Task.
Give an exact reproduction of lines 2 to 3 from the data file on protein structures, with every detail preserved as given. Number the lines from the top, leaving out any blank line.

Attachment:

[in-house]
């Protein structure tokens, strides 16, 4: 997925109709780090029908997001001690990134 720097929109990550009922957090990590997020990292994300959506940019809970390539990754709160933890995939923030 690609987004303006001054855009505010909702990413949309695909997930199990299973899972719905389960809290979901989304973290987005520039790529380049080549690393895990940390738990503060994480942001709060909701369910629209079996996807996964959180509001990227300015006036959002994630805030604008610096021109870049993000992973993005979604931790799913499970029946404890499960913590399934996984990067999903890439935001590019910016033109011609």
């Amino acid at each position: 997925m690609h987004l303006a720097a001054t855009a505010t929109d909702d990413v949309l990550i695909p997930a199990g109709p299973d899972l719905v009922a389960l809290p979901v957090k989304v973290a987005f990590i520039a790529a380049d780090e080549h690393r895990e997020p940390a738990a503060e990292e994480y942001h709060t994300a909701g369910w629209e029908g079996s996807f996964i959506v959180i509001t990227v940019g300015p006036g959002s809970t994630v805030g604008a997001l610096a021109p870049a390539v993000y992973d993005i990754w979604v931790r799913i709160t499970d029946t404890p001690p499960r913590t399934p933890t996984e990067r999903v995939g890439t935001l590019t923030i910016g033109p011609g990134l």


């Protein structure tokens, strides 16, 4: 997925109709780090029908997001001690990134 720097929109990550009922957090990590997020990292994300959506940019809970390539990754709160933890995939923030 690609987004303006001054855009505010909702990413949309695909997930199990299973899972719905389960809290979901989304973290987005520039790529380049080549690393895990940390738990503060994480942001709060909701369910629209079996996807996964959180509001990227300015006036959002994630805030604008610096021109870049993000992973993005979604931790799913499970029946404890499960913590399934996984990067999903890439935001590019910016033109011609």
């Amino acid at each position: 997925m690609h987004l303006a720097a001054t855009a505010t929109d909702d990413v949309l990550i695909p997930a199990g109709p299973d899972l719905v009922a389960l809290p979901v957090k989304v973290a987005f990590i520039a790529a380049d780090e080549h690393r895990e997020p940390a738990a503060e990292e994480y942001h709060t994300a909701g369910w629209e029908g079996s996807f996964i959506v959180i509001t990227v940019g300015p006036g959002s809970t994630v805030g604008a997001l610096a021109p870049a390539v993000y992973d993005i990754w979604v931790r799913i709160t499970d029946t404890p001690p499960r913590t399934p933890t996984e990067r999903v995939g890439t935001l590019t923030i910016g033109p011609g990134l």